Date of Conferral
Doctor of Business Administration (D.B.A.)
Natalie C. Casale
Employee turnover is a concern for the highway maintenance leaders in the construction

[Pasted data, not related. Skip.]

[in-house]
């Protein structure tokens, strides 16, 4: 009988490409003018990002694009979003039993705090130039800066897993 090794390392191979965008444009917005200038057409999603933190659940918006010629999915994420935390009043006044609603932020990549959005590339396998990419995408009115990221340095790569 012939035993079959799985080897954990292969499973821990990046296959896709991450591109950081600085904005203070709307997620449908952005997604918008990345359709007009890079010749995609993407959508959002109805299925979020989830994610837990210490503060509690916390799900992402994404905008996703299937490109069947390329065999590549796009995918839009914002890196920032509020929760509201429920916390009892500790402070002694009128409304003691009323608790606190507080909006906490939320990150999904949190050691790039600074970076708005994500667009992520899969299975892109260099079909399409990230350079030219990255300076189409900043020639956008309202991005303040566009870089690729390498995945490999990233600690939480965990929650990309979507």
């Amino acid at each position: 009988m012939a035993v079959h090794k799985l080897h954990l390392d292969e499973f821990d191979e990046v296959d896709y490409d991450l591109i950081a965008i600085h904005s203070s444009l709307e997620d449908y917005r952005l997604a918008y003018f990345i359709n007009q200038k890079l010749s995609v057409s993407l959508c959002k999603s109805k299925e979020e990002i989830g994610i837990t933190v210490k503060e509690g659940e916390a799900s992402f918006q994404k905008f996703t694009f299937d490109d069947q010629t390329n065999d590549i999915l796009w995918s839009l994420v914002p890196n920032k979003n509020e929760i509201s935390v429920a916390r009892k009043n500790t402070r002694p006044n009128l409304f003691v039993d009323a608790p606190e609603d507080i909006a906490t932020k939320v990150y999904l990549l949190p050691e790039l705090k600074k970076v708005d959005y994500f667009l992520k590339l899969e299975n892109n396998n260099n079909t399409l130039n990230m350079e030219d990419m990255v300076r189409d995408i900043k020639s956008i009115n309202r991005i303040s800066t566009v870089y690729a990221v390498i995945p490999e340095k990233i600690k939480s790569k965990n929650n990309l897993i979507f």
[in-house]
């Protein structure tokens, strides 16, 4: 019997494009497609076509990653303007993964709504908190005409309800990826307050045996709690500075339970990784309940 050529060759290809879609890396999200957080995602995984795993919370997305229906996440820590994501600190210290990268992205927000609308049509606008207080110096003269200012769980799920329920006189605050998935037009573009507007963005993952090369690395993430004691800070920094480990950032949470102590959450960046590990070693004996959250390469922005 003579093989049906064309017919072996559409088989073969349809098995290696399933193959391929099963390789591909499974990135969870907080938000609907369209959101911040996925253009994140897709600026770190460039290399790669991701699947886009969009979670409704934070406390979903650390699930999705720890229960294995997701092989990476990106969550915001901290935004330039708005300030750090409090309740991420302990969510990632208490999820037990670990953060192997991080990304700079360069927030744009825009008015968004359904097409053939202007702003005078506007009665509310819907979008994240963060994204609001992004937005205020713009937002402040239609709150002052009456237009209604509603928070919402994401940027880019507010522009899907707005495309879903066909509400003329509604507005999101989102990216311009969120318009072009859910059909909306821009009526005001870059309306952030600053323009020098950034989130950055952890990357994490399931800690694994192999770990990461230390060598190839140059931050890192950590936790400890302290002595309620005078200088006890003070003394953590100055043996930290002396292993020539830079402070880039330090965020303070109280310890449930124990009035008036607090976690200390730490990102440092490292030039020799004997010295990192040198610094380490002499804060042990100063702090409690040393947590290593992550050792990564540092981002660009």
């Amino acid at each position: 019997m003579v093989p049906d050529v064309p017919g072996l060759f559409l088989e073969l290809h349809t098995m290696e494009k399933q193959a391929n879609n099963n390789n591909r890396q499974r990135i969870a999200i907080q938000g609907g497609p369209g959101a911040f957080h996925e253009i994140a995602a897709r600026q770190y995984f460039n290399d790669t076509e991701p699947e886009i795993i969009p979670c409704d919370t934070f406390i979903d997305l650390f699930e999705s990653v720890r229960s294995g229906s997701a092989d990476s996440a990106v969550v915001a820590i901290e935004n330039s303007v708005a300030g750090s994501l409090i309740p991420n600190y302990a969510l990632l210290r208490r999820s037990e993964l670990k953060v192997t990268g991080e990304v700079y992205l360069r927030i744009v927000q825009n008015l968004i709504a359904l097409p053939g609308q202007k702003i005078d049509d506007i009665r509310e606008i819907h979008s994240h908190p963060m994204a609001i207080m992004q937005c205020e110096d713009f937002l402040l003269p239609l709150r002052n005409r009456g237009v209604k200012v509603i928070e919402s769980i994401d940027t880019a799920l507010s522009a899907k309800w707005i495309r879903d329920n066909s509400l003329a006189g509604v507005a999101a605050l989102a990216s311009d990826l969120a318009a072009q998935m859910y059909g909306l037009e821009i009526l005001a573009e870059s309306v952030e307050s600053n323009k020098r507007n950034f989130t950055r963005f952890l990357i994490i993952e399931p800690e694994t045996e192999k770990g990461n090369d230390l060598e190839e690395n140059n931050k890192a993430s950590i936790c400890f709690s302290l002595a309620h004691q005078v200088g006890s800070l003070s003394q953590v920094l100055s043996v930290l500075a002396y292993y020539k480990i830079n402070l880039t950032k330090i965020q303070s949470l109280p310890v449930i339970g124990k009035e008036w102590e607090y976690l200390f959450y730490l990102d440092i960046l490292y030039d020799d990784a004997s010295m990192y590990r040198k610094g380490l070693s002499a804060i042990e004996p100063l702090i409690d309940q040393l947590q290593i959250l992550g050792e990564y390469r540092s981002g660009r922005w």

industry because employees with turnover intentions may exhibit decreased commitment and increased cynicism towards the organization, which may affect business profits. The purpose of this correlational study was to examine the relationship between employee development, employee burnout, and employee turnover intentions in highway maintenance organizations in the United States. Hobfoll's conservation of resources theory was the framework for this study. A convenience sampling of participants, which included a target audience who accessed the paper-based surveys from 6 field offices and the central office building within the northwestern region of Pennsylvania, returned 68 useable surveys for a response rate of approximately 33%. The data from the 68 participants were analyzed using multiple linear regression analysis. The population for the study consisted of supervisors, foremen, executive staff, and full-time management personnel. Results of the multiple linear regression analysis indicated a statistically significant relationship between employee development and employee turnover intentions (p < 0.05, Î² = 0.360) and between employee burnout and employee turnover intentions (p < 0.05, Î² = 0.512). The results of this study may contribute to positive social change by reducing employee turnover in the construction industry, keeping skilled employees within local communities, and helping employees accomplish career goals while increasing economic value. Highway maintenance leaders could use the money saved from turnover to invest in employee development and employee wellness programs.